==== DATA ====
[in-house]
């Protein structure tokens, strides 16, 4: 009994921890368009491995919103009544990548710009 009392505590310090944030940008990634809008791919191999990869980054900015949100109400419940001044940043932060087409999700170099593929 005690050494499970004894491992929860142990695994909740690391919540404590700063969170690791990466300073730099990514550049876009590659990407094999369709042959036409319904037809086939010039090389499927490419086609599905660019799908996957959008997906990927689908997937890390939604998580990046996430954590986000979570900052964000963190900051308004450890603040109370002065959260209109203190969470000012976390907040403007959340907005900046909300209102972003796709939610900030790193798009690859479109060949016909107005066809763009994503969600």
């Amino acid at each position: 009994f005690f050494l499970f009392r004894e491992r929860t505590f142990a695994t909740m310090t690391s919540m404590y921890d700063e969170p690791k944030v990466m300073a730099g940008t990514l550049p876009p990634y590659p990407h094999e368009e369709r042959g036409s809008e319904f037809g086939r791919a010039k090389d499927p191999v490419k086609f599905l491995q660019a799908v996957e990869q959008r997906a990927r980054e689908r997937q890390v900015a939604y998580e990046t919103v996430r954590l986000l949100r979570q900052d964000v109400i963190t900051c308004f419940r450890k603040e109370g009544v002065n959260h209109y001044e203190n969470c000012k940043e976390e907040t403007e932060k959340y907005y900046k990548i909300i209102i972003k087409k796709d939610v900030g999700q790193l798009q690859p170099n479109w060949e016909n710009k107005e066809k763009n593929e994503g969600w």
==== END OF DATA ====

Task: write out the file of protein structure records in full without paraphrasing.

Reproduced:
[in-house]
């Protein structure tokens, strides 16, 4: 009994921890368009491995919103009544990548710009 009392505590310090944030940008990634809008791919191999990869980054900015949100109400419940001044940043932060087409999700170099593929 005690050494499970004894491992929860142990695994909740690391919540404590700063969170690791990466300073730099990514550049876009590659990407094999369709042959036409319904037809086939010039090389499927490419086609599905660019799908996957959008997906990927689908997937890390939604998580990046996430954590986000979570900052964000963190900051308004450890603040109370002065959260209109203190969470000012976390907040403007959340907005900046909300209102972003796709939610900030790193798009690859479109060949016909107005066809763009994503969600």
């Amino acid at each position: 009994f005690f050494l499970f009392r004894e491992r929860t505590f142990a695994t909740m310090t690391s919540m404590y921890d700063e969170p690791k944030v990466m300073a730099g940008t990514l550049p876009p990634y590659p990407h094999e368009e369709r042959g036409s809008e319904f037809g086939r791919a010039k090389d499927p191999v490419k086609f599905l491995q660019a799908v996957e990869q959008r997906a990927r980054e689908r997937q890390v900015a939604y998580e990046t919103v996430r954590l986000l949100r979570q900052d964000v109400i963190t900051c308004f419940r450890k603040e109370g009544v002065n959260h209109y001044e203190n969470c000012k940043e976390e907040t403007e932060k959340y907005y900046k990548i909300i209102i972003k087409k796709d939610v900030g999700q790193l798009q690859p170099n479109w060949e016909n710009k107005e066809k763009n593929e994503g969600w």